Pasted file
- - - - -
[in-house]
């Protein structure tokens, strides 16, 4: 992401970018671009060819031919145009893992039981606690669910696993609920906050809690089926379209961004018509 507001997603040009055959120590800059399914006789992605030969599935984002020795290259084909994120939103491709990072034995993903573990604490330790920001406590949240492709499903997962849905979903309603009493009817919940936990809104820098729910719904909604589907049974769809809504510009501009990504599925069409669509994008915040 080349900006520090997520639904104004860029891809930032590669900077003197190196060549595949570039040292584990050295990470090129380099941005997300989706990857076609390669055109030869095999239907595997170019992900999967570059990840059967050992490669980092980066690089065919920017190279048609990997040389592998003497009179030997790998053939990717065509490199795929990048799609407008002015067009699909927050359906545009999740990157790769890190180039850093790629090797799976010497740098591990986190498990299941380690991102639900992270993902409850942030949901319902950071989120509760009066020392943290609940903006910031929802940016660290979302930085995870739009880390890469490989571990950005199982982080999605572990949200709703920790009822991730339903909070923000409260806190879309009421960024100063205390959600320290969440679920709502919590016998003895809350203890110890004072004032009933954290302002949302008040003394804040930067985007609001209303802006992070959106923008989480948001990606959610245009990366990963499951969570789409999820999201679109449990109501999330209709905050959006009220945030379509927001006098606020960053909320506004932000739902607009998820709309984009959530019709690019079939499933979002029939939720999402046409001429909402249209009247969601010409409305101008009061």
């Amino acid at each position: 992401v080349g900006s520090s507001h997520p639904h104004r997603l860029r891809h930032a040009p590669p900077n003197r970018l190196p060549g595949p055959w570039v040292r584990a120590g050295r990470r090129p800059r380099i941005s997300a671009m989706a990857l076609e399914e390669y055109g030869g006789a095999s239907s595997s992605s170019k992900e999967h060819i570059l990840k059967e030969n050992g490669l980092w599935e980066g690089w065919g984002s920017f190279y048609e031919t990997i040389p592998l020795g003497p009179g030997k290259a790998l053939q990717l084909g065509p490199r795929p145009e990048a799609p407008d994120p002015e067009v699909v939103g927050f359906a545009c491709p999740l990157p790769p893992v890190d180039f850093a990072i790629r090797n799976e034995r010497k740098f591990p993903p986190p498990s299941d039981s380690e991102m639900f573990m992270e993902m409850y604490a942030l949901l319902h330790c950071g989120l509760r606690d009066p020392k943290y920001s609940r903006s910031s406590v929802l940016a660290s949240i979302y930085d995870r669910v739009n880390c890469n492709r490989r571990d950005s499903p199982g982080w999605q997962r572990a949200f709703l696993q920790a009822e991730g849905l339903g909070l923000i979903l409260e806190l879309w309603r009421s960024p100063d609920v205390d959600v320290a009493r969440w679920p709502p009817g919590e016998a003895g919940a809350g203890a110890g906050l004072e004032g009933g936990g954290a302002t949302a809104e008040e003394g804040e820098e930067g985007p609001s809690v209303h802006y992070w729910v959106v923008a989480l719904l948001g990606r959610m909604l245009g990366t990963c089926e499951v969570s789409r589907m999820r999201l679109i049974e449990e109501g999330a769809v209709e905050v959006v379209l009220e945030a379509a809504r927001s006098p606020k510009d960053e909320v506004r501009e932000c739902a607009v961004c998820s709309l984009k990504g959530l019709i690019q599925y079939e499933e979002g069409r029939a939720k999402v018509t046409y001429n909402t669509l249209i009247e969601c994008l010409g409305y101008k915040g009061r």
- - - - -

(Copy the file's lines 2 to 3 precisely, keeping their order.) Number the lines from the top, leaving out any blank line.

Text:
């Protein structure tokens, strides 16, 4: 992401970018671009060819031919145009893992039981606690669910696993609920906050809690089926379209961004018509 507001997603040009055959120590800059399914006789992605030969599935984002020795290259084909994120939103491709990072034995993903573990604490330790920001406590949240492709499903997962849905979903309603009493009817919940936990809104820098729910719904909604589907049974769809809504510009501009990504599925069409669509994008915040 080349900006520090997520639904104004860029891809930032590669900077003197190196060549595949570039040292584990050295990470090129380099941005997300989706990857076609390669055109030869095999239907595997170019992900999967570059990840059967050992490669980092980066690089065919920017190279048609990997040389592998003497009179030997790998053939990717065509490199795929990048799609407008002015067009699909927050359906545009999740990157790769890190180039850093790629090797799976010497740098591990986190498990299941380690991102639900992270993902409850942030949901319902950071989120509760009066020392943290609940903006910031929802940016660290979302930085995870739009880390890469490989571990950005199982982080999605572990949200709703920790009822991730339903909070923000409260806190879309009421960024100063205390959600320290969440679920709502919590016998003895809350203890110890004072004032009933954290302002949302008040003394804040930067985007609001209303802006992070959106923008989480948001990606959610245009990366990963499951969570789409999820999201679109449990109501999330209709905050959006009220945030379509927001006098606020960053909320506004932000739902607009998820709309984009959530019709690019079939499933979002029939939720999402046409001429909402249209009247969601010409409305101008009061």
């Amino acid at each position: 992401v080349g900006s520090s507001h997520p639904h104004r997603l860029r891809h930032a040009p590669p900077n003197r970018l190196p060549g595949p055959w570039v040292r584990a120590g050295r990470r090129p800059r380099i941005s997300a671009m989706a990857l076609e399914e390669y055109g030869g006789a095999s239907s595997s992605s170019k992900e999967h060819i570059l990840k059967e030969n050992g490669l980092w599935e980066g690089w065919g984002s920017f190279y048609e031919t990997i040389p592998l020795g003497p009179g030997k290259a790998l053939q990717l084909g065509p490199r795929p145009e990048a799609p407008d994120p002015e067009v699909v939103g927050f359906a545009c491709p999740l990157p790769p893992v890190d180039f850093a990072i790629r090797n799976e034995r010497k740098f591990p993903p986190p498990s299941d039981s380690e991102m639900f573990m992270e993902m409850y604490a942030l949901l319902h330790c950071g989120l509760r606690d009066p020392k943290y920001s609940r903006s910031s406590v929802l940016a660290s949240i979302y930085d995870r669910v739009n880390c890469n492709r490989r571990d950005s499903p199982g982080w999605q997962r572990a949200f709703l696993q920790a009822e991730g849905l339903g909070l923000i979903l409260e806190l879309w309603r009421s960024p100063d609920v205390d959600v320290a009493r969440w679920p709502p009817g919590e016998a003895g919940a809350g203890a110890g906050l004072e004032g009933g936990g954290a302002t949302a809104e008040e003394g804040e820098e930067g985007p609001s809690v209303h802006y992070w729910v959106v923008a989480l719904l948001g990606r959610m909604l245009g990366t990963c089926e499951v969570s789409r589907m999820r999201l679109i049974e449990e109501g999330a769809v209709e905050v959006v379209l009220e945030a379509a809504r927001s006098p606020k510009d960053e909320v506004r501009e932000c739902a607009v961004c998820s709309l984009k990504g959530l019709i690019q599925y079939e499933e979002g069409r029939a939720k999402v018509t046409y001429n909402t669509l249209i009247e969601c994008l010409g409305y101008k915040g009061r």